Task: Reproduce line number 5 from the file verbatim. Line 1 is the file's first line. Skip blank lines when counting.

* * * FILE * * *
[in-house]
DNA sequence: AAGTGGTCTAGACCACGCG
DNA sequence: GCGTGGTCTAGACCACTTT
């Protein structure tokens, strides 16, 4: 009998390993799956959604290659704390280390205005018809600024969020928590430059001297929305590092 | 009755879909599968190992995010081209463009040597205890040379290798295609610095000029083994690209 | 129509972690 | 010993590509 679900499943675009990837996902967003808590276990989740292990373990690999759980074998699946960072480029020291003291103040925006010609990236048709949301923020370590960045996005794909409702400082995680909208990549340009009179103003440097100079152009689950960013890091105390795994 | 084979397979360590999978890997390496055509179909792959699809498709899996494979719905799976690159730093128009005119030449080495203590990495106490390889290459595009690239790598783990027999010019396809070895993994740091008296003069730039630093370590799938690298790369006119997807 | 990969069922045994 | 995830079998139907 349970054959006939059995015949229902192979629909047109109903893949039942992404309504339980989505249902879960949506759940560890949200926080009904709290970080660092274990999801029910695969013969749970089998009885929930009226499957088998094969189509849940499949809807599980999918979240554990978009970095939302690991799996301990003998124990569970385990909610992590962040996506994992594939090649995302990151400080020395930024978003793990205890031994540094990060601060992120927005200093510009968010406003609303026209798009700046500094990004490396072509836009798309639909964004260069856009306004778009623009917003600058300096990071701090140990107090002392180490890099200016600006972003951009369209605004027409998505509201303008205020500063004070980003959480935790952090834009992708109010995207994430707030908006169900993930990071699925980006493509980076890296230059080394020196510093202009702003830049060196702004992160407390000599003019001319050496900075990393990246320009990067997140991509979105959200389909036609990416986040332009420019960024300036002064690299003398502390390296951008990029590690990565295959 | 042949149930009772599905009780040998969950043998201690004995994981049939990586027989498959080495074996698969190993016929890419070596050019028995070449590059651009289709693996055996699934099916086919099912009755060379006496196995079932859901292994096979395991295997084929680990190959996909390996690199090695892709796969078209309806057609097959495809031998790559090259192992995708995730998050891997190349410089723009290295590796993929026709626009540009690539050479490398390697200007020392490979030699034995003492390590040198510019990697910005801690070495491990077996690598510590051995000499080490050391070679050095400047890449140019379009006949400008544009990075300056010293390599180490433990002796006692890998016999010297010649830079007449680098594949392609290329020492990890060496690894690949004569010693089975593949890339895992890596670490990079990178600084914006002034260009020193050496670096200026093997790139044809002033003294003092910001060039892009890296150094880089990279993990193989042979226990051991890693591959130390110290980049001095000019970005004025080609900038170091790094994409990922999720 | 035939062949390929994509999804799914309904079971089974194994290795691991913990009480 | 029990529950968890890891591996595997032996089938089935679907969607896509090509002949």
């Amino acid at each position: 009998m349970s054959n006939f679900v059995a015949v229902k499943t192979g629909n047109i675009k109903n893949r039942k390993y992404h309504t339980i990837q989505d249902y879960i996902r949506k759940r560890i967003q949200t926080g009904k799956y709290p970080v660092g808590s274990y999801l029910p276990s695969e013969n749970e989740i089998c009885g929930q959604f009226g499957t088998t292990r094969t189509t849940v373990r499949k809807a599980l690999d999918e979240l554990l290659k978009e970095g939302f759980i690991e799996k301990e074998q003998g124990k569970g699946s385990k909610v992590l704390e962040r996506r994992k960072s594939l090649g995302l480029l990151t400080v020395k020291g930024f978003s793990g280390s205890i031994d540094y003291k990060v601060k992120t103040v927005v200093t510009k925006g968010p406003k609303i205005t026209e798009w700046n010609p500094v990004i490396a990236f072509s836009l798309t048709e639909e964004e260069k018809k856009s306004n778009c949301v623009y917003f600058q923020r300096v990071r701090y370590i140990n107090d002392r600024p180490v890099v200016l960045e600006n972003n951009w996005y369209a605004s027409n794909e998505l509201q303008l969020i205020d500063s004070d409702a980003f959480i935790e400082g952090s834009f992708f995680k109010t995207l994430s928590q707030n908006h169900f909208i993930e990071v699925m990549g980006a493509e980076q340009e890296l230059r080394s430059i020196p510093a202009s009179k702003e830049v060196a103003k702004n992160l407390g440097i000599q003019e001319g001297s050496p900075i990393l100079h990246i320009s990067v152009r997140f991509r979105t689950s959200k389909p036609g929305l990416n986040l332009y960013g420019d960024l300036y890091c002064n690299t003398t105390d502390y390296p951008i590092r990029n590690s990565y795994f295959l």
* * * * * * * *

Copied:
């Amino acid at each position: 009998m349970s054959n006939f679900v059995a015949v229902k499943t192979g629909n047109i675009k109903n893949r039942k390993y992404h309504t339980i990837q989505d249902y879960i996902r949506k759940r560890i967003q949200t926080g009904k799956y709290p970080v660092g808590s274990y999801l029910p276990s695969e013969n749970e989740i089998c009885g929930q959604f009226g499957t088998t292990r094969t189509t849940v373990r499949k809807a599980l690999d999918e979240l554990l290659k978009e970095g939302f759980i690991e799996k301990e074998q003998g124990k569970g699946s385990k909610v992590l704390e962040r996506r994992k960072s594939l090649g995302l480029l990151t400080v020395k020291g930024f978003s793990g280390s205890i031994d540094y003291k990060v601060k992120t103040v927005v200093t510009k925006g968010p406003k609303i205005t026209e798009w700046n010609p500094v990004i490396a990236f072509s836009l798309t048709e639909e964004e260069k018809k856009s306004n778009c949301v623009y917003f600058q923020r300096v990071r701090y370590i140990n107090d002392r600024p180490v890099v200016l960045e600006n972003n951009w996005y369209a605004s027409n794909e998505l509201q303008l969020i205020d500063s004070d409702a980003f959480i935790e400082g952090s834009f992708f995680k109010t995207l994430s928590q707030n908006h169900f909208i993930e990071v699925m990549g980006a493509e980076q340009e890296l230059r080394s430059i020196p510093a202009s009179k702003e830049v060196a103003k702004n992160l407390g440097i000599q003019e001319g001297s050496p900075i990393l100079h990246i320009s990067v152009r997140f991509r979105t689950s959200k389909p036609g929305l990416n986040l332009y960013g420019d960024l300036y890091c002064n690299t003398t105390d502390y390296p951008i590092r990029n590690s990565y795994f295959l």